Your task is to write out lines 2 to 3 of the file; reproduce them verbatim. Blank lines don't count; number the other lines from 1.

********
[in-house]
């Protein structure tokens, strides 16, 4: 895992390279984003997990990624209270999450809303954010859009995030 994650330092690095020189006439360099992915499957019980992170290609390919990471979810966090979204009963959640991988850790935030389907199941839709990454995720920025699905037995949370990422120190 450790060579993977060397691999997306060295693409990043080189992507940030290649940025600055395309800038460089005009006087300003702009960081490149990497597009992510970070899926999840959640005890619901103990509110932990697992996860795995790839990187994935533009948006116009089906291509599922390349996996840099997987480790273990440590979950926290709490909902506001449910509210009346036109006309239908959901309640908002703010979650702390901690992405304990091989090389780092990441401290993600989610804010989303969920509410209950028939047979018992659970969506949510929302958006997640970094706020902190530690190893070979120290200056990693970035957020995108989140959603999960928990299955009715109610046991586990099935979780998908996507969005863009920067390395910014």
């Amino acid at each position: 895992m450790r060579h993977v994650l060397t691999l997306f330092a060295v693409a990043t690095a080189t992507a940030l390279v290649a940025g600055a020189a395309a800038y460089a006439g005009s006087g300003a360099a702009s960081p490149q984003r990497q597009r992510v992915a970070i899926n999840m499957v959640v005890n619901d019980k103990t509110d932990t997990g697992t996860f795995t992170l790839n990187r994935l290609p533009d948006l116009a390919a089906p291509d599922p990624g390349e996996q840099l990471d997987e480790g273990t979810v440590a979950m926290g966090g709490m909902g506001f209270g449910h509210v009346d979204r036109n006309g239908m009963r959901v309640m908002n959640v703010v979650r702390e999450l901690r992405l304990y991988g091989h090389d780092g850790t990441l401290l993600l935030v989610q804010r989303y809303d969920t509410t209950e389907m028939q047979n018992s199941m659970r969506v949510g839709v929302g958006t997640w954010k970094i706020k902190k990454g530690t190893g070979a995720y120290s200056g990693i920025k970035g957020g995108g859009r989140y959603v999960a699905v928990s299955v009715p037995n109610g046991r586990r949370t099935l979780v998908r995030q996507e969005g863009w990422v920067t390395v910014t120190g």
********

């Protein structure tokens, strides 16, 4: 895992390279984003997990990624209270999450809303954010859009995030 994650330092690095020189006439360099992915499957019980992170290609390919990471979810966090979204009963959640991988850790935030389907199941839709990454995720920025699905037995949370990422120190 450790060579993977060397691999997306060295693409990043080189992507940030290649940025600055395309800038460089005009006087300003702009960081490149990497597009992510970070899926999840959640005890619901103990509110932990697992996860795995790839990187994935533009948006116009089906291509599922390349996996840099997987480790273990440590979950926290709490909902506001449910509210009346036109006309239908959901309640908002703010979650702390901690992405304990091989090389780092990441401290993600989610804010989303969920509410209950028939047979018992659970969506949510929302958006997640970094706020902190530690190893070979120290200056990693970035957020995108989140959603999960928990299955009715109610046991586990099935979780998908996507969005863009920067390395910014």
């Amino acid at each position: 895992m450790r060579h993977v994650l060397t691999l997306f330092a060295v693409a990043t690095a080189t992507a940030l390279v290649a940025g600055a020189a395309a800038y460089a006439g005009s006087g300003a360099a702009s960081p490149q984003r990497q597009r992510v992915a970070i899926n999840m499957v959640v005890n619901d019980k103990t509110d932990t997990g697992t996860f795995t992170l790839n990187r994935l290609p533009d948006l116009a390919a089906p291509d599922p990624g390349e996996q840099l990471d997987e480790g273990t979810v440590a979950m926290g966090g709490m909902g506001f209270g449910h509210v009346d979204r036109n006309g239908m009963r959901v309640m908002n959640v703010v979650r702390e999450l901690r992405l304990y991988g091989h090389d780092g850790t990441l401290l993600l935030v989610q804010r989303y809303d969920t509410t209950e389907m028939q047979n018992s199941m659970r969506v949510g839709v929302g958006t997640w954010k970094i706020k902190k990454g530690t190893g070979a995720y120290s200056g990693i920025k970035g957020g995108g859009r989140y959603v999960a699905v928990s299955v009715p037995n109610g046991r586990r949370t099935l979780v998908r995030q996507e969005g863009w990422v920067t390395v910014t120190g």